Sleep apnea is finally recognized as a life-threatening disease. One of the most common treatments for it is having constant positive airway with the help of the CPAP mask. A CPAP mask may not be the easiest thing to get used to, but it certainly helps immensely in improving your sleeping cycle and keeping you breathing properly so you feel well-rested in the morning. Wearing the CPAP mask might feel weird at first, but once you start using it, you will get accustomed to it after a while.
There are several types of CPAP masks to choose from, such as nasal masks, nasal pillows and full-face masks. Out of the whole bunch. people fear that wearing a full face mask will be unpleasant and they won’t sleep at all. However, there are new full face CPAP masks specifically designed to improve your comfort. You can easily adjust your mask and find cosy sleeping positions. Here’s everything you need to know before buying a full face mask for CPAP therapy.
Why Do I Need A Full Face Mask?
Unlike nasal masks that seal on the nose, a full CPAP masks covers the entire face including the mouth, sealing both airways. So, if you’re a mouth breather, a CPAP face mask will close off your mouth preventing it from dropping and becoming dry. Also, if you’re a restless sleeper, a full mask will stay on throughout the night whereas nose masks can easily come off while you move.
People who have chronic sinus problems are advised to wear this kind of mask. Also, people who suffer from congested nose due to seasonal allergies or colds will have improved sleep during the night thanks to this mask. If for some reason you can’t breathe through your nose, a full face sleep mask will help you.
Pros & Cons of Full Face CPAP Masks
One of the best things about such masks is that they put less strain on your nasal passage. It helps reduce the harmful effects of a constant airflow pressure that is pushed directly into your nasal passages which is the case with nasal masks. A full face CPAP mask directs the air toward your mouth or below your nose, without pushing any air straight into your nose. This helps stop dry nose, nose bleeds, scabs, and other bothersome side effects.
CPAP face masks are great for side and back sleepers or sleepers who tend to toss and turn frequently. Many people prefer the face mask because it’s more comfortable for sleeping.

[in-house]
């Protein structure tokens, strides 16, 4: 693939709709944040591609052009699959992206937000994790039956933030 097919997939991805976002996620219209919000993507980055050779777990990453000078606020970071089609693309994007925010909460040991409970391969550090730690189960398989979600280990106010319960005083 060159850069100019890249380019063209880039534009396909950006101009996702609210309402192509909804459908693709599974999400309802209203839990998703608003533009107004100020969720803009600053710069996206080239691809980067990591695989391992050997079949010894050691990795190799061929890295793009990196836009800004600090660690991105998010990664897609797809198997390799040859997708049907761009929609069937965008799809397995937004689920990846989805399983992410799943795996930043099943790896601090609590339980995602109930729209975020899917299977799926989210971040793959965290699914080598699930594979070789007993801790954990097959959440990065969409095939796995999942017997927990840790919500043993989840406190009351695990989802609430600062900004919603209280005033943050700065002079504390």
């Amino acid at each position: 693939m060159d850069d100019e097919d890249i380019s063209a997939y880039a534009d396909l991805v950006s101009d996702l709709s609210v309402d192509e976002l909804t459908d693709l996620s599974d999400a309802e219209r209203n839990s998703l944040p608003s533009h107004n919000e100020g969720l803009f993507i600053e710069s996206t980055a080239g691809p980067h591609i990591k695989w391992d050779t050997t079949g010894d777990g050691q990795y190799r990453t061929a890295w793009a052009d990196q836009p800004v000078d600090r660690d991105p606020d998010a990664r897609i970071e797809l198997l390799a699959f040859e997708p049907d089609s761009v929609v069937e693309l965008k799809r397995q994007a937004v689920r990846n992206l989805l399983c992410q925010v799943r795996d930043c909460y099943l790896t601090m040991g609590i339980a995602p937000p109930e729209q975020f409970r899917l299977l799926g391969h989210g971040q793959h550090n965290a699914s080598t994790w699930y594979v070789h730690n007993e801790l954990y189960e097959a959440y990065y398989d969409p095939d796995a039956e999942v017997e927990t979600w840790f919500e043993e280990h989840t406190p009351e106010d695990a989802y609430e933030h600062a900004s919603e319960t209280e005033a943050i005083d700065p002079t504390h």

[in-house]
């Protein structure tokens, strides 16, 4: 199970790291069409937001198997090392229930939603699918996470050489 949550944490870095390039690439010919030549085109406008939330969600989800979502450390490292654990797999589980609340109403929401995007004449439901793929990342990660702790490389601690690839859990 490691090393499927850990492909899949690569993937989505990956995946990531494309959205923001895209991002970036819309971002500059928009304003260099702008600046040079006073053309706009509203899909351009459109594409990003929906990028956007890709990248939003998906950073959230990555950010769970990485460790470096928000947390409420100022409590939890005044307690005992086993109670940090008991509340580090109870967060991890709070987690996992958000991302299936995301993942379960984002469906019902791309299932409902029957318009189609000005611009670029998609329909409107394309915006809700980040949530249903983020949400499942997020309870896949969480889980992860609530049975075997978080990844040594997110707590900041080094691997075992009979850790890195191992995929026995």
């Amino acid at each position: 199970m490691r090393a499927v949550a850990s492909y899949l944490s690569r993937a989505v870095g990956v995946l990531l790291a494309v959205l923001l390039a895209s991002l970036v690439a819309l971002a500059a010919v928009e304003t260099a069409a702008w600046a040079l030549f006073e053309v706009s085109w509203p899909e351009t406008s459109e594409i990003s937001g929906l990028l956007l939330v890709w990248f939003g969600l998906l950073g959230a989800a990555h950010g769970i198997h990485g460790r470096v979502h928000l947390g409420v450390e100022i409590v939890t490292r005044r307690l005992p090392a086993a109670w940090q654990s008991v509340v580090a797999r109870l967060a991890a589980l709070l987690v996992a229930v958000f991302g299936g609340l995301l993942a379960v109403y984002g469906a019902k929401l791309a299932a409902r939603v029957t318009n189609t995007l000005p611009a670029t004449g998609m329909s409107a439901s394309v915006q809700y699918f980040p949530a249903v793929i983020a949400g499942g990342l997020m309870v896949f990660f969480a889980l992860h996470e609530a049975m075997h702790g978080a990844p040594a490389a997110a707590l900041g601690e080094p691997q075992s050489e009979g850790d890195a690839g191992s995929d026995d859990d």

When it comes to the cons, it’s mostly patients complaining about not being able to get used on it. However, even this can be overcome after a while. Air leaking from the top might be a disadvantage too, especially if it’s not placed well. For people who sleep on their stomachs, the mask might be a challenge. People who wear glasses and want to wear the mask and watch TV before bed, may find it difficult too.
Fitting Full Face CPAP Masks
The main question is how to pick a CPAP face mask that will fit your face and head. People with prominent heads and facial contours are great candidates for such masks. However, the mask is adjustable so that it can be fitted on anyone. The soft silicon cushions placed in the nasal area will tightly seal against your face. Keep in mind the size and length of your nose. Make sure there is enough space in both the length and width of your mask so you won’t have to deal with chaffing.
Can People With Deviated Septum Wear It?
If you have a deviated septum, you most likely breathe through your mouth. A full-face mask is an excellent solution for you. It’s especially useful if you used to wake up with dry mouth and throat. The mask will stop that.
Can I Wear It If I Have a Beard?
People who have beards have no issues wearing the face mask. Before putting the mask on, just smooth your beard with lanolin so it softens in places where the masks seals.
Use Your CPAP Mask Every Time You Sleep
You need to be patient and don’t just use it one or two nights a week. Yes, it may be a challenge to get used to, but the benefits of using it are far greater than you can imagine. If you tend to nap during the day, use it for your naps as well. Create a routine and put the mask on your face right before you go to bed.
If you’re a beginner, it’s best to avoid naps until you’re used to the mask. Naps will decrease your sleep depth (it’s a good thing to have when you’re getting used to CPAP treatment because you’ll feel more tired at night). Once you skip your daily nap, you’ll fall asleep faster at night and the CPAP mask won’t bother you that much.